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Rapid radiation of angraecoids (Orchidaceae, Angraecinae) in tropical Africa characterised by multiple karyotypic shifts under major environmental instability

Abstract : Angraecoid orchids present a remarkable diversity of chromosome numbers, which makes them a highly suitable system for exploring the impact of karyotypic changes on cladogenesis, diversification and morphological differentiation. We compiled an annotated cytotaxonomic checklist for 126 species of Angraecinae, which was utilised to reconstruct chromosomal evolution using a newly-produced, near-comprehensive phylogenetic tree that includes 245 angraecoid taxa. In tandem with this improved phylogenetic framework, using combined Bayesian, maximum likelihood and parsimony approaches on ITS-1 and five plastid markers, we propose a new cladistic nomenclature for the angraecoids, and we estimate a new timeframe for angraecoid radiation based on a secondary calibration, and calculate diversification rates using a Bayesian approach. Coincident divergence dates between clades with identical geographical distributions in the angraecoids and the pantropical orchid genus Bulbophyllum suggest that the same events may have intervened in the dispersal of these two epiphytic groups between Asia, continental Africa, Madagascar and the Neotropics. The major angraecoid lineages probably began to differentiate in the Middle Miocene, and most genera and species emerged respectively around the Late Miocene-Pliocene boundary and the Pleistocene. Ancestral state reconstruction using maximum likelihood estimation revealed an eventful karyotypic history dominated by descending dysploidy. Karyotypic shifts seem to have paralleled cladogenesis in continental tropical Africa, where approximately 90% of the species have descended from at least one inferred transition from n = 17–18 to n = 25 during the Middle Miocene Climatic Transition, followed by some clade-specific descending and ascending dysploidy from the Late Miocene to the Pleistocene. Conversely, detected polyploidy is restricted to a few species lineages mostly originating during the Pleistocene. No increases in net diversification could be related to chromosome number changes, and the apparent net diversification was found to be highest in Madagascar, where karyotypic stasis predominates. Finally, shifts in chromosome number appear to have paralleled the evolution of rostellum structure, leaflessness, and conspicuous changes in floral colour.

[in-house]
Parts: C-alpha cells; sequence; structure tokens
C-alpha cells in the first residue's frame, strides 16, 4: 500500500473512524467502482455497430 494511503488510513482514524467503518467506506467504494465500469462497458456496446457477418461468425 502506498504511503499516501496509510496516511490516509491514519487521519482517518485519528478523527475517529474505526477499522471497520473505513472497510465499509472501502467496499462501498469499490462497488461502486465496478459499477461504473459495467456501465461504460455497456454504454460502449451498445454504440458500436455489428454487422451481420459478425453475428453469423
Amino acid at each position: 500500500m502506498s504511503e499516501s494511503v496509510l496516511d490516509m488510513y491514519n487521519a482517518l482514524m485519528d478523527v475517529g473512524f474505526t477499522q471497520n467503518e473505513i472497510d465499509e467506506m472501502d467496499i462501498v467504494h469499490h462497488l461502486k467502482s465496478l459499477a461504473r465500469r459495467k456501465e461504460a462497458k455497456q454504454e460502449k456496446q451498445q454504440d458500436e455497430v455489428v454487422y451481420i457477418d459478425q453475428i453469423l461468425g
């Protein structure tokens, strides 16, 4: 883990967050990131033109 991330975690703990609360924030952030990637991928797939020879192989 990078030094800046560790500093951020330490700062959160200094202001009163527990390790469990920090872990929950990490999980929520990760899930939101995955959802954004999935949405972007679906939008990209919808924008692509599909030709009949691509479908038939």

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Contributor : Yannick Brohard Connect in order to contact the contributor
Submitted on : Friday, March 5, 2021 - 9:45:42 AM
Last modification on : Wednesday, September 28, 2022 - 4:20:11 PM

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João N.M. Farminhão, Simon Verlynde, Esra Kaymak, Vincent Droissart, Murielle Simo-Droissart, et al.. Rapid radiation of angraecoids (Orchidaceae, Angraecinae) in tropical Africa characterised by multiple karyotypic shifts under major environmental instability. Molecular Phylogenetics and Evolution, Elsevier, 2021, 159, pp.107105. ⟨10.1016/j.ympev.2021.107105⟩. ⟨hal-03160270⟩



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